I’ve already written about micromanagement in general. Thing I haven’t yet shared is my own experience with learning how to live without micromanagement.
When I started having any impact on my colleagues (I wasn’t their formal boss, it was just an informal leader role) I also got some responsibility for a part of development process – it was planning and running functional testing against an application. Because people I worked with were all newbies I decided (surprise, surprise) that I’ll do the most responsible part leaving “my” team the rest. It looked so natural. Hey, who’s the most experienced person here? Who’s the hero?
There were only five of us, including me, so it worked well that way – the final release was hard earned, but despite 3-week slip I still consider it as a success. I earned my very own team then. It soon grew up as we took over also responsibility for support. And then the model collapsed. I could no longer take every important issue on me. I could no longer check everyone’s work. I could no longer say how to do every tiny detail of our work. More people – more managerish work and less time for the rest. Bigger responsibility – more important tasks to control.
I was lucky to have quite a good team then with several persons which had already earned my trust, so my lesson didn’t have a big impact on our general performance, but with other people I wouldn’t be so sure if I’d be there, where I am now.
Later on, my boss asked me who’d be my successor as a manager. I didn’t know, but I told him I’d come with some plan on that. I thought about that: “Hey, I’m the one who know the job – the team is only executor of my will. How they’d know what to do without me?” The Red Light of Micromanagement would blink then if there were any. This was another lesson to learn – the team has to do all the tasks, even most important ones (maybe except of some managerial crappy things no one wants to deal with). “What-ifs” came to support the lesson. What if I went to holidays and something serious would happen? What if a car hit me? What if I changed the job? Oh, wrong example, who’d care than? What if I was promoted than? The answer was always: it would be a problem.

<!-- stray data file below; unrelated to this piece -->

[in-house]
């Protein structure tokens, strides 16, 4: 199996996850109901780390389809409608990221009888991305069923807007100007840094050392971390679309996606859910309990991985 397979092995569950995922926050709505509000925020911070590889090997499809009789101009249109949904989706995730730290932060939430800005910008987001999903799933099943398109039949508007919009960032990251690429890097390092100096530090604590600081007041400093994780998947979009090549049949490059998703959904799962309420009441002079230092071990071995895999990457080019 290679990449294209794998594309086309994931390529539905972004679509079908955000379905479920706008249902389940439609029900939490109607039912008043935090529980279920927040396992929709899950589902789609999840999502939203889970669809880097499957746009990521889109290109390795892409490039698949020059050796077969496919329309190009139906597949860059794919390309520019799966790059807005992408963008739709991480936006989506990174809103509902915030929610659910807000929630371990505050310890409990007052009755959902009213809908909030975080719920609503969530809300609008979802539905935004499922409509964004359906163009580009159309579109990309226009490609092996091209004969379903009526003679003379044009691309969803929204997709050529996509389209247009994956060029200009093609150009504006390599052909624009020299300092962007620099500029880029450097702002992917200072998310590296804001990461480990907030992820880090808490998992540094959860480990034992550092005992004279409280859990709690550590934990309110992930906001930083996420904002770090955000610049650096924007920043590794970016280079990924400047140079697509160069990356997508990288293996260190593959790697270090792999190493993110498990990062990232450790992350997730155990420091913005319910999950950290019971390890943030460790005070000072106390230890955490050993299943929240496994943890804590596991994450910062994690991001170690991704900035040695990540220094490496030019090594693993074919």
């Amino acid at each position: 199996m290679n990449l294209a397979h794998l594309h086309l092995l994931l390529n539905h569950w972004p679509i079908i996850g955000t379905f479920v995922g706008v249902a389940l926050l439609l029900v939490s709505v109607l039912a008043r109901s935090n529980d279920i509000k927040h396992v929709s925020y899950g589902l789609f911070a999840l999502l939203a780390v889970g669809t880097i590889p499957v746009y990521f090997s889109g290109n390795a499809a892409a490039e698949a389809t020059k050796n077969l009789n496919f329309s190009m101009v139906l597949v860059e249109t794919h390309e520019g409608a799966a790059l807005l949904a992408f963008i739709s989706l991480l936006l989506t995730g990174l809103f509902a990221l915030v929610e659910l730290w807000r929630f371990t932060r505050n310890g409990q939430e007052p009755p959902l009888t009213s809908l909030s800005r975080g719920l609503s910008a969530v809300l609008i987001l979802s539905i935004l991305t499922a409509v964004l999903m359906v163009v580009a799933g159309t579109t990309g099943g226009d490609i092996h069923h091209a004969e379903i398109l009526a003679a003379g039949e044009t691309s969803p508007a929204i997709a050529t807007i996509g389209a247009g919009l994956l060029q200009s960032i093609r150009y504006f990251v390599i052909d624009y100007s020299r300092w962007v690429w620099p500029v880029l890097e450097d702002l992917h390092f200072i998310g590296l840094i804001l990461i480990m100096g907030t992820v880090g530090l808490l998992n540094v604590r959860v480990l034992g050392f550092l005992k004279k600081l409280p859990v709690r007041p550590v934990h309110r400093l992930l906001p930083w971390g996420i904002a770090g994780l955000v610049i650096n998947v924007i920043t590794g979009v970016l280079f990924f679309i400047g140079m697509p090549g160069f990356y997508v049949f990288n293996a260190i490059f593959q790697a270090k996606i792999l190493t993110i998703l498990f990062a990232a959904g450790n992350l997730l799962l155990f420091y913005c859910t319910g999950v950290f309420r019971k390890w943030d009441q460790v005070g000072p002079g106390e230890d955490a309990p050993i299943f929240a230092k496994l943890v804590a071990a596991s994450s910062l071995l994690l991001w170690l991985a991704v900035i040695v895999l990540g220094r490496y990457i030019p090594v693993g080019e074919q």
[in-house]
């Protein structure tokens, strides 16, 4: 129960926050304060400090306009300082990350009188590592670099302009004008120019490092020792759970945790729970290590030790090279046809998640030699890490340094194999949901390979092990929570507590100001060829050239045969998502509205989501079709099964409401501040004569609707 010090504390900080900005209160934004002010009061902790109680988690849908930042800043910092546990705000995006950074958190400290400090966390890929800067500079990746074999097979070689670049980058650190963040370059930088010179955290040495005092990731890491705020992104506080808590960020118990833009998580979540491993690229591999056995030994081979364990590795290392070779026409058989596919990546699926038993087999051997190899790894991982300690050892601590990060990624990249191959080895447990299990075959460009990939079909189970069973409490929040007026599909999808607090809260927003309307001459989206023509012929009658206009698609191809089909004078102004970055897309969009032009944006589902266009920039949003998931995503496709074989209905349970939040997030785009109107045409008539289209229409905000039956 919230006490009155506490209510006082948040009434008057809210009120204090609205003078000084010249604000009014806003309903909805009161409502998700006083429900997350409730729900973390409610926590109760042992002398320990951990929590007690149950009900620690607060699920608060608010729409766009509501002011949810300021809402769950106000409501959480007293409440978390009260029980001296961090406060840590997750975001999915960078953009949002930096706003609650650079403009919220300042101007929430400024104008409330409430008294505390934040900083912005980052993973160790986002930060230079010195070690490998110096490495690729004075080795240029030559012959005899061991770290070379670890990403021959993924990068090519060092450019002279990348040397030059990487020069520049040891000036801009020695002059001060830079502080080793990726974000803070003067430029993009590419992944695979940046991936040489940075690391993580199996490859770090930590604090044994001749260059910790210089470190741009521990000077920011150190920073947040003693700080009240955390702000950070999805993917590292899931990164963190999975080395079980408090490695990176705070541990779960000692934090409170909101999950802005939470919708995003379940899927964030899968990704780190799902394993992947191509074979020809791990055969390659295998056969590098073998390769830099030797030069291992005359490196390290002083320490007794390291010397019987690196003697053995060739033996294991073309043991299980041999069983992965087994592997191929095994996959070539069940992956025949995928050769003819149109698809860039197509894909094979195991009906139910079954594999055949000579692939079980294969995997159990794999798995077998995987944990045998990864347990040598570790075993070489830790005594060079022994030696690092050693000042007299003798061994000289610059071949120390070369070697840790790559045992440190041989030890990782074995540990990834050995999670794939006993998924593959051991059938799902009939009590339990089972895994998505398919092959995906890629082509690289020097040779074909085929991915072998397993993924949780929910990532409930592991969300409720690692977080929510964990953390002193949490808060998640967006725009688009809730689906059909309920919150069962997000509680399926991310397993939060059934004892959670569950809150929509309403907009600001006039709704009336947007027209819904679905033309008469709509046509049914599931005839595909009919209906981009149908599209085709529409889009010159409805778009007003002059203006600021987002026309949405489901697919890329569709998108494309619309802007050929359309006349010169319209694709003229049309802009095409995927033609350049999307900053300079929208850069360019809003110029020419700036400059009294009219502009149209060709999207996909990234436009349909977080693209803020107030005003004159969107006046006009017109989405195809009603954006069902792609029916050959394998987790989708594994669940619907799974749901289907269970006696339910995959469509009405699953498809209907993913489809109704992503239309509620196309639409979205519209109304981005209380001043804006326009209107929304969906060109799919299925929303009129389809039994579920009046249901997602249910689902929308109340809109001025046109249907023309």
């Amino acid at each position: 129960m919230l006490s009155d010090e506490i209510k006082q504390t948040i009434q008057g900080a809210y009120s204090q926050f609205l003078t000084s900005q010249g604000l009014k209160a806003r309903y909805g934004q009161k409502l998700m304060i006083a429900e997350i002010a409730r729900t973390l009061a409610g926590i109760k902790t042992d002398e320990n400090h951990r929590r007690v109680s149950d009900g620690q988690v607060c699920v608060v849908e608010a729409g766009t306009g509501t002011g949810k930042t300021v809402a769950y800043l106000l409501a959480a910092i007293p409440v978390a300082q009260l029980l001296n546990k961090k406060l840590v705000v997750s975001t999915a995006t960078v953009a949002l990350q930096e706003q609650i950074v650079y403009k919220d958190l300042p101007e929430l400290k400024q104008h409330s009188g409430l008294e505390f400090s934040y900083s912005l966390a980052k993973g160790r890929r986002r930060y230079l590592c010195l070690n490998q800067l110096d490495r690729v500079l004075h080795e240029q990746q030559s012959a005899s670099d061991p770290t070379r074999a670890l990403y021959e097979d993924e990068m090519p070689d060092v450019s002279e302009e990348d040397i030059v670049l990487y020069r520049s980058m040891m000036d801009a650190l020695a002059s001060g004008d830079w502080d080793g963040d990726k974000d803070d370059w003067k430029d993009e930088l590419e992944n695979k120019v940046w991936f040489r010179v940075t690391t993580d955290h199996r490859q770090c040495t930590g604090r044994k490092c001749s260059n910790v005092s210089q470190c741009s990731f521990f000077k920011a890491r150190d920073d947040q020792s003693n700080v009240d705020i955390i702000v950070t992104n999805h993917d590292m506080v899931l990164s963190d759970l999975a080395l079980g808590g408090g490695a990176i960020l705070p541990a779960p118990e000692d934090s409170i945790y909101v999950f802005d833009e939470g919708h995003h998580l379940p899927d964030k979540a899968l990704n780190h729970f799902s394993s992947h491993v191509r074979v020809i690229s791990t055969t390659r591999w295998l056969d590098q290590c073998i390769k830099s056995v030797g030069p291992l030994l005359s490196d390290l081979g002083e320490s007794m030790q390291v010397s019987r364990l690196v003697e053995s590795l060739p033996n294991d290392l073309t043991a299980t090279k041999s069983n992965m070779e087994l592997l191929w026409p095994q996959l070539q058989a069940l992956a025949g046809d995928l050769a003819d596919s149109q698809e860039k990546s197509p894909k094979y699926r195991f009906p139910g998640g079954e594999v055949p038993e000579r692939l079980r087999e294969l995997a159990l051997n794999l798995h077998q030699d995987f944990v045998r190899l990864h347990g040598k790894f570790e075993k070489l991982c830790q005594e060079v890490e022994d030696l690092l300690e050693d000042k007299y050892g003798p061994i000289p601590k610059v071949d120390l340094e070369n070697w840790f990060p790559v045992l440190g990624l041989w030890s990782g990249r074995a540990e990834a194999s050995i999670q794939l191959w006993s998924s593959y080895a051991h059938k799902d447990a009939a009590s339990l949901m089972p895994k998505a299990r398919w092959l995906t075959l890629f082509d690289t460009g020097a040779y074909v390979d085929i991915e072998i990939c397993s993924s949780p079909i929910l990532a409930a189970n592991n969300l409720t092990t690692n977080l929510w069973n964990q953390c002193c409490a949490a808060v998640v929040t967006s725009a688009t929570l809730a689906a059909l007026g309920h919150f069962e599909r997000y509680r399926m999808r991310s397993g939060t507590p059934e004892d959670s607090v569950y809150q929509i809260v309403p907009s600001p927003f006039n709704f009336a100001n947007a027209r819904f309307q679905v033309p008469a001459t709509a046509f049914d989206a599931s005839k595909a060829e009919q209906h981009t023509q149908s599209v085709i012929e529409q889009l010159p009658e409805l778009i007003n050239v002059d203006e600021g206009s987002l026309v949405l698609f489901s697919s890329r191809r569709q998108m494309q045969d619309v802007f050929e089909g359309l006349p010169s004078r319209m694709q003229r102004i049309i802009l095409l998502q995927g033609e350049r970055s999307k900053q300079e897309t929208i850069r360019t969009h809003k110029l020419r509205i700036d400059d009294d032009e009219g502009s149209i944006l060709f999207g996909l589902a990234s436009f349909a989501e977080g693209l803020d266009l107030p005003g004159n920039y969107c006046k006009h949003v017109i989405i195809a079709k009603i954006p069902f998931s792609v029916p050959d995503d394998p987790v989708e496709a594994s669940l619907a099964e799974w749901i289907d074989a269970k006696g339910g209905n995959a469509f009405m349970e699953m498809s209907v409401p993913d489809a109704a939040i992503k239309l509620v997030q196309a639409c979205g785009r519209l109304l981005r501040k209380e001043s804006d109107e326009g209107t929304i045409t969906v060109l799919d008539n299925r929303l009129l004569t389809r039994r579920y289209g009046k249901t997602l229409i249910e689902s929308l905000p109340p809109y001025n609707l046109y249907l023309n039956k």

I found a couple of people and delegate (what a nice word) important tasks to them. Not every single case was delegated, but at least every type of task. I found my successor too. And when I was promoted half a year later, my leaving was totally smooth.
There’s another lesson I still learn. I work with project managers these days and I’m often tempted to say: do this and that. Act like this. Send the darn e-mail to the darn subcontractor with the darn escalation of the darn issue. To be honest I don’t always restrain the temptation (in other case it wouldn’t be the lesson I still learn). With experienced PMs it’s easier because I know they’ll discuss it with me if they have another idea. It’s harder with those who are still learning the job. I keep reminding myself, like a mantra: “let them decide, let them decide, let them decide, let them…” I know they’ll screw some tasks. However, that way their learning curve will be narrower and they’ll progress to a level when they’ll be tough partners in discussion. Especially when I’ll try to micromanage.
I think the last thing is the most important one – let people learn. Even when you know they’ll fall, don’t take them through the obstacles on your own back. Let them fall and give them a hand then. Most of people learn on their own mistakes, only some very smart ones learn on others’ mistakes. I prefer to have first two project done with some issues and another ten done well (without my help) than to have first to project done well and another ten facing serious issues, because I can no longer make decisions and PM hasn’t had a chance to learn how to do it himself.